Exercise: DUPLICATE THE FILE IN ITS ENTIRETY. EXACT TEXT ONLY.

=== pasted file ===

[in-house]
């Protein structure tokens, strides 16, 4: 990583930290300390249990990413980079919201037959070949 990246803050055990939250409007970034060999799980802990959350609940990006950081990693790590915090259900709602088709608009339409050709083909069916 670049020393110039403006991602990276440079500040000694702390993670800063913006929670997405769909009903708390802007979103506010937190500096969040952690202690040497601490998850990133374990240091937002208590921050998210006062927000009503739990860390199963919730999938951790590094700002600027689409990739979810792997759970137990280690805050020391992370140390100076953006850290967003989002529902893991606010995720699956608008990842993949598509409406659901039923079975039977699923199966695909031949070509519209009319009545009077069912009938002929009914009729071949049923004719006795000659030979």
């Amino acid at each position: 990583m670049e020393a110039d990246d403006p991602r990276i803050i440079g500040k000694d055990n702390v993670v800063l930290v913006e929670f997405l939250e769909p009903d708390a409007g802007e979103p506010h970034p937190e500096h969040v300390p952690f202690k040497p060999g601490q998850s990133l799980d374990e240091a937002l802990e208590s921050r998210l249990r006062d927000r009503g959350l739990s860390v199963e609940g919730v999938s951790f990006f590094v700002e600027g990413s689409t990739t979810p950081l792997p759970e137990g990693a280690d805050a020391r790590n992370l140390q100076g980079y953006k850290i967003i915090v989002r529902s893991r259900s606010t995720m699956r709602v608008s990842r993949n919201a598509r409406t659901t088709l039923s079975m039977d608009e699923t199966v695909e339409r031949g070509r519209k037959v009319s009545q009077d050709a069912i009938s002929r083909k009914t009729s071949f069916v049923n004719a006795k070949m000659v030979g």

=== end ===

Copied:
[in-house]
């Protein structure tokens, strides 16, 4: 990583930290300390249990990413980079919201037959070949 990246803050055990939250409007970034060999799980802990959350609940990006950081990693790590915090259900709602088709608009339409050709083909069916 670049020393110039403006991602990276440079500040000694702390993670800063913006929670997405769909009903708390802007979103506010937190500096969040952690202690040497601490998850990133374990240091937002208590921050998210006062927000009503739990860390199963919730999938951790590094700002600027689409990739979810792997759970137990280690805050020391992370140390100076953006850290967003989002529902893991606010995720699956608008990842993949598509409406659901039923079975039977699923199966695909031949070509519209009319009545009077069912009938002929009914009729071949049923004719006795000659030979």
């Amino acid at each position: 990583m670049e020393a110039d990246d403006p991602r990276i803050i440079g500040k000694d055990n702390v993670v800063l930290v913006e929670f997405l939250e769909p009903d708390a409007g802007e979103p506010h970034p937190e500096h969040v300390p952690f202690k040497p060999g601490q998850s990133l799980d374990e240091a937002l802990e208590s921050r998210l249990r006062d927000r009503g959350l739990s860390v199963e609940g919730v999938s951790f990006f590094v700002e600027g990413s689409t990739t979810p950081l792997p759970e137990g990693a280690d805050a020391r790590n992370l140390q100076g980079y953006k850290i967003i915090v989002r529902s893991r259900s606010t995720m699956r709602v608008s990842r993949n919201a598509r409406t659901t088709l039923s079975m039977d608009e699923t199966v695909e339409r031949g070509r519209k037959v009319s009545q009077d050709a069912i009938s002929r083909k009914t009729s071949f069916v049923n004719a006795k070949m000659v030979g």